This cadre included Rocky Marciano, Tony Ayala, Vicious Victor Galindez, Jeff Fenech, Roberto Duran, and Julio Cesar Chavez (who sapped the spirit of his opponents by ripping away at their mid-section). Also, Carl “The Cat”  Thompson , chill-or-be-chilled Ricardo “Pajarito” Moreno (60-12-1 with 59 KOs),  Ron Lyle, the ultra-violent Edwin Valero, the appropriately nicknamed JulianMr KO” Letterlough, James “The Outlaw” Hughes and his mindboggling ability to snatch victory from certain defeat, Thai stalking monster Khaosai Galaxy (47-1),  the first version of George Foreman (pictured with the aforementioned Lyle), Ji-Hoon “Volcano” Kim, Ruslan  Provodnikov, Orlando “Siri” Salido, Marcos Maidana, Lenny Z, Alfredo “Perro” Angulo, Mike Alvarado, Brandon Rios, and Mickey Roman (the later four are still fighting but past their primes).

Others who presently incite the anticipation of something special include (but are not limited to) Naoya “Monster” Inoue (16-0), Errol “The Truth” Spence Jr (24-0), Srisaket Sor Rungvisai (46-4-1), Alex Saucedo (27-0), and, of course, Gennady “GGG” Golovkin (38-1-1) who now has become slightly more tactical like his nemesis, Canelo Alvarez (50-1-1).

These stand out as representative.

Past

A prime Mike Tyson—and the emphasis is on prime– was the epitome of a boxer who guaranteed action. One simply would not leave his or her seat when “Iron Mike” was doing his highlight reel thing, and his blowout of Michael Spinks punctuated his standing at the top of all-action type fighters, even if the action was usually non-mutual.

Joe Frazier came out smokin’ and would not let up until either he or his opponent were done. For the most part, decisions were not in Joe’s DNA and his left hook was as malicious as a hook can be. With Joe, you just sat back and enjoyed the action. Frazier, wrote boxing historian Tracy Callis,  “was a strong, ‘swarmer’ style boxer who applied great pressure on his opponent and dealt out tremendous punishment with a relentless attack of lefts and rights; His left hook was especially stiff and quick when delivered during his bob-and-weave perpetual attack; he fought three minutes per round and never seemed to tire.”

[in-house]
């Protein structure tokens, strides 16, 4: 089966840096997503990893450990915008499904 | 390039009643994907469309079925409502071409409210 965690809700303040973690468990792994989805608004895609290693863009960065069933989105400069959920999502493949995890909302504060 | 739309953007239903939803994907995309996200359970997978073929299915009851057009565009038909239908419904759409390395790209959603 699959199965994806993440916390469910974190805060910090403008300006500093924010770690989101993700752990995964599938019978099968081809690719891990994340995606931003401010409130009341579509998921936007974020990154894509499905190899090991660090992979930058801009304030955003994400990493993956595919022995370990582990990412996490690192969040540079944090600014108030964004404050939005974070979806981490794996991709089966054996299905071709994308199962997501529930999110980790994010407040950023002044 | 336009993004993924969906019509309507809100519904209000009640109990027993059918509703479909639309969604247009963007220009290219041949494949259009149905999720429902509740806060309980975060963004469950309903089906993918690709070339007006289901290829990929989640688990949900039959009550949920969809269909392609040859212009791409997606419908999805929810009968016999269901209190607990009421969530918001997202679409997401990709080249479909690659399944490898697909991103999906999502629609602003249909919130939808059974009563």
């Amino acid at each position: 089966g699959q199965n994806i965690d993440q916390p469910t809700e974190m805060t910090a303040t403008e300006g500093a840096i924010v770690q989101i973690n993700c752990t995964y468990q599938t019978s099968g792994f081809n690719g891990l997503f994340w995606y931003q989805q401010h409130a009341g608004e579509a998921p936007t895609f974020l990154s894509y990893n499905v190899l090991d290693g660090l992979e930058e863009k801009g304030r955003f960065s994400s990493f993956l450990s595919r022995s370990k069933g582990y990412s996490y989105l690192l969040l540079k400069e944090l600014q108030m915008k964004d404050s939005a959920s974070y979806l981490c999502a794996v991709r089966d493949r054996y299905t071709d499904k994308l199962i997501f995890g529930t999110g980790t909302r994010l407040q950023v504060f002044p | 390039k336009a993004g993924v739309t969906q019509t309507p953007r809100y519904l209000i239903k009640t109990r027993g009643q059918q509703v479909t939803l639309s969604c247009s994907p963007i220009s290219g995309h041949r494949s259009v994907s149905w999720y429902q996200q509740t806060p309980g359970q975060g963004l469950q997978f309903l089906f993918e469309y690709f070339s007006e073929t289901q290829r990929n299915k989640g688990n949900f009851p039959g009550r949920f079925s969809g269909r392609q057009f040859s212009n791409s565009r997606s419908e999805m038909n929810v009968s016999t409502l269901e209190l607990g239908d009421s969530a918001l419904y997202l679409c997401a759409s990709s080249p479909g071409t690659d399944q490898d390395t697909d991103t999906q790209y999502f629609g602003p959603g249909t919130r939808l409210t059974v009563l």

Carlos “Escopeta” (Shotgun) Monzon (87-3-9) was a powerful and rangy Argentinean killing machine, built like an iron rod. Some said he pushed his punches. Well if he did, he pushed 87 opponents to defeat. He also became only the second man to stop former three-time world champion Emile Griffith, turning the trick in the 14th round. Blessed with great and deceptive stamina and a solid chin, he seemingly was an irresistible force. He was unbeaten over the last 81 bouts of his career, a span of 13 years, and defended his title 14 times. “One would need to write a book in order to do justice to comparing a fighter of Carlos Monzon’s calibre to his fellow all-time greats,” wrote Mike Casey.

Arturo Gatti and Irish Micky Ward were the quintessential action fighters. One is gone amidst controversy, and hopefully the other will not pay a price for his many ring wars. With these two, just count up the Fights-of-the-Year and the rest is history. Suffice it to say that Gatti and Ward will be forever linked in boxing lore.

Until his fateful fight with Nigel Benn (another all-action fighter), Gerald McClellan was absolutely, positively, a stalking monster with dynamite in his gloves. It was ferocity and fury at its highest level and it was something to behold. Sadly, his fight with Benn left him permanently disabled; his story remains a dark stain on boxing. As Ian McNeilly notes, “one man’s finest hour was the end of another man’s life as he knew it.”